Ben Jonson’s EULOGY to Shakespeare (FF, 1623): “DIDSTST”

M. Venice, I am Shakespeare, JPEGFig. 1:   We recognize the above as an example of how “Shakespeare/de Vere” used codes.  Did Ben Jonson do the same?

Ben Jonson’s Eulogy to Shakespeare, First Folio, 1623:  (See Facsimile)


Jonson Eulogy, facs., lines 17 ff, JPEGFig. 2A

[ NOTE:]   

   Facsimile copies of Ben Jonson’s Eulogy contain the following spelling of the word “didstst” in the original 1623 copies, rather than the spelling “dist” or “didst”, which is variously reported in type-written copies made from facsimiles of the Eulogy:

Jonson Eulogy, 1623, facs., %22didstst%22, JPEG

Fig. 2B

   To the reader of the Eulogy, this makes no significant difference, as the focus of the reading is not searching for codes.  However, if ELS letter-strings are the main focus, then how do the two most likely spellings (being reasonably true to the original) are:  “didst” and/or “didstst”.  The question then becomes, what is the effect on possible letter-strings in the Jonson plaintext?  Here are some examples of such an effect:

Using the Title of the Eulogy (“To the memory of . . . ), and presenting two arrays with the title and without are:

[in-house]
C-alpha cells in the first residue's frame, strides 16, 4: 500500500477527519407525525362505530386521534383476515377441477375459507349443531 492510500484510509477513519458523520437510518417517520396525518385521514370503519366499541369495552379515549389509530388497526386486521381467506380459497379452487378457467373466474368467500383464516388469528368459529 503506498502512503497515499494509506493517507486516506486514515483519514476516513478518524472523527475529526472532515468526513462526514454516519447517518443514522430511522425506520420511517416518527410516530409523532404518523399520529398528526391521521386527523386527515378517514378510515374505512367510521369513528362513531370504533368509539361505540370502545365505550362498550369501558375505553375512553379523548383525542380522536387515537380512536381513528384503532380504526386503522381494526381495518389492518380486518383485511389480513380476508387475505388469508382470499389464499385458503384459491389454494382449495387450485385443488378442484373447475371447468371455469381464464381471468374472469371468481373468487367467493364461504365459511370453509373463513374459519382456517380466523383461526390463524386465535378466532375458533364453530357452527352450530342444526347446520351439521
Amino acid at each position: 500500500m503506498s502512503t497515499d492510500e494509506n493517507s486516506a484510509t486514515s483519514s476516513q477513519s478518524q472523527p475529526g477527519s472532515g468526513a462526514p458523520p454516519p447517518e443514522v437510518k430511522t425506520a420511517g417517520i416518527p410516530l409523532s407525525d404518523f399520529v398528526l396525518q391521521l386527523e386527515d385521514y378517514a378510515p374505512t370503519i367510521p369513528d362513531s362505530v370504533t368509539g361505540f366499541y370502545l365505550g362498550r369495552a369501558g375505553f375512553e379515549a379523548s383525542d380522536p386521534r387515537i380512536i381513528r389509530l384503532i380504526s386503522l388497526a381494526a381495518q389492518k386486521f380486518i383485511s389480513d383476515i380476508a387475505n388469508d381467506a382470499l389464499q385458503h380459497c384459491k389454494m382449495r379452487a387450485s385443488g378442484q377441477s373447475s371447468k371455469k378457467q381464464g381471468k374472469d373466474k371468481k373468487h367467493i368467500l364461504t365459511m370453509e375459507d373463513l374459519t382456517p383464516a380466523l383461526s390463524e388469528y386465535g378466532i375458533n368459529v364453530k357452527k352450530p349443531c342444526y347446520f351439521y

Jonson Eulogy, title, didst, VERE, JPEGFig. 3

Jonson Eulogy, #1, no title, didstst, VERE, JPEGFig. 4

Jonson Eulogy, VERE, title, didst, JPEGFig. 5

Jonson Eulogy, title, didst, VERE, Avon, JPEGFig. 6  

(Note: the Arrays 62, with no title, both spellings, survive.)

Jonson Eulogy, HENRI'S weed, JPEGFig. 7:    A direct reference to “E. (Earl) Henry, O.” as a promising writer, as well as to the  House of Vere.       Note:  the letter-string, “HENRI’S”, survives in all Arrays 56:  with both spellings, as well as with and without the Title.   

Jonson Eulogy, CODE, random or craft, JPEGFig. 8  [Note:  “CODE” survives when arrayed with or without the Title, with all spellings and permutations.]           (May 21, 2013)

Jonson Eulogy, DANTE, sweet swan, JPEGFig. 9 

And again:

Jonson Eulogy, DANTE, thy booke, JPEGFig. 10


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